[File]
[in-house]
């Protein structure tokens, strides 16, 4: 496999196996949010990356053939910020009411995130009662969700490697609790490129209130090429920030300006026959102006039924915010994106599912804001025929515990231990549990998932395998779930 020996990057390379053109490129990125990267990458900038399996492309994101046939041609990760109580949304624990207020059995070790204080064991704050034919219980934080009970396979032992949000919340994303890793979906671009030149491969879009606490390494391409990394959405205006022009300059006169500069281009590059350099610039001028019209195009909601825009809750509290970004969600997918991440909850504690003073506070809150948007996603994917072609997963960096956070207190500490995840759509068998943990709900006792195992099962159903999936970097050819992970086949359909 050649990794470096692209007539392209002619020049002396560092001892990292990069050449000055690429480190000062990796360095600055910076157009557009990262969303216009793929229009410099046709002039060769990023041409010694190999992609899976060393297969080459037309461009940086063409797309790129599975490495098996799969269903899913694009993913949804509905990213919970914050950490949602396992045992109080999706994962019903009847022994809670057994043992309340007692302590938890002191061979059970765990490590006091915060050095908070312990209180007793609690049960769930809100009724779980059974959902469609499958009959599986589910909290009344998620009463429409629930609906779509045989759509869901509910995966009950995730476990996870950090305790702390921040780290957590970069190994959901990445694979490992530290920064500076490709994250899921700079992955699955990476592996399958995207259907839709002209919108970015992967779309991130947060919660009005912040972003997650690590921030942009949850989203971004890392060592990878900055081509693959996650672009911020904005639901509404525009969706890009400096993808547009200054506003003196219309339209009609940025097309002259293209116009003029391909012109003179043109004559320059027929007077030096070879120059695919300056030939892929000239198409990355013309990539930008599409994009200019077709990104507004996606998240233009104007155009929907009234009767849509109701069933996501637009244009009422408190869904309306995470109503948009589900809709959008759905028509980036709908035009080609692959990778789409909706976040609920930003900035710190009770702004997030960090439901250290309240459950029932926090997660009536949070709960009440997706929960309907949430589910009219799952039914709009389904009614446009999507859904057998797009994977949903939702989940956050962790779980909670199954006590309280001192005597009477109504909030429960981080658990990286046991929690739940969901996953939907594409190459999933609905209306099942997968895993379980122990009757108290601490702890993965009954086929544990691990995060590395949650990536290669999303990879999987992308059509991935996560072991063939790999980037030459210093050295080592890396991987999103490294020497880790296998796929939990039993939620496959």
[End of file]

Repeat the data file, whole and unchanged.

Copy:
[in-house]
């Protein structure tokens, strides 16, 4: 496999196996949010990356053939910020009411995130009662969700490697609790490129209130090429920030300006026959102006039924915010994106599912804001025929515990231990549990998932395998779930 020996990057390379053109490129990125990267990458900038399996492309994101046939041609990760109580949304624990207020059995070790204080064991704050034919219980934080009970396979032992949000919340994303890793979906671009030149491969879009606490390494391409990394959405205006022009300059006169500069281009590059350099610039001028019209195009909601825009809750509290970004969600997918991440909850504690003073506070809150948007996603994917072609997963960096956070207190500490995840759509068998943990709900006792195992099962159903999936970097050819992970086949359909 050649990794470096692209007539392209002619020049002396560092001892990292990069050449000055690429480190000062990796360095600055910076157009557009990262969303216009793929229009410099046709002039060769990023041409010694190999992609899976060393297969080459037309461009940086063409797309790129599975490495098996799969269903899913694009993913949804509905990213919970914050950490949602396992045992109080999706994962019903009847022994809670057994043992309340007692302590938890002191061979059970765990490590006091915060050095908070312990209180007793609690049960769930809100009724779980059974959902469609499958009959599986589910909290009344998620009463429409629930609906779509045989759509869901509910995966009950995730476990996870950090305790702390921040780290957590970069190994959901990445694979490992530290920064500076490709994250899921700079992955699955990476592996399958995207259907839709002209919108970015992967779309991130947060919660009005912040972003997650690590921030942009949850989203971004890392060592990878900055081509693959996650672009911020904005639901509404525009969706890009400096993808547009200054506003003196219309339209009609940025097309002259293209116009003029391909012109003179043109004559320059027929007077030096070879120059695919300056030939892929000239198409990355013309990539930008599409994009200019077709990104507004996606998240233009104007155009929907009234009767849509109701069933996501637009244009009422408190869904309306995470109503948009589900809709959008759905028509980036709908035009080609692959990778789409909706976040609920930003900035710190009770702004997030960090439901250290309240459950029932926090997660009536949070709960009440997706929960309907949430589910009219799952039914709009389904009614446009999507859904057998797009994977949903939702989940956050962790779980909670199954006590309280001192005597009477109504909030429960981080658990990286046991929690739940969901996953939907594409190459999933609905209306099942997968895993379980122990009757108290601490702890993965009954086929544990691990995060590395949650990536290669999303990879999987992308059509991935996560072991063939790999980037030459210093050295080592890396991987999103490294020497880790296998796929939990039993939620496959």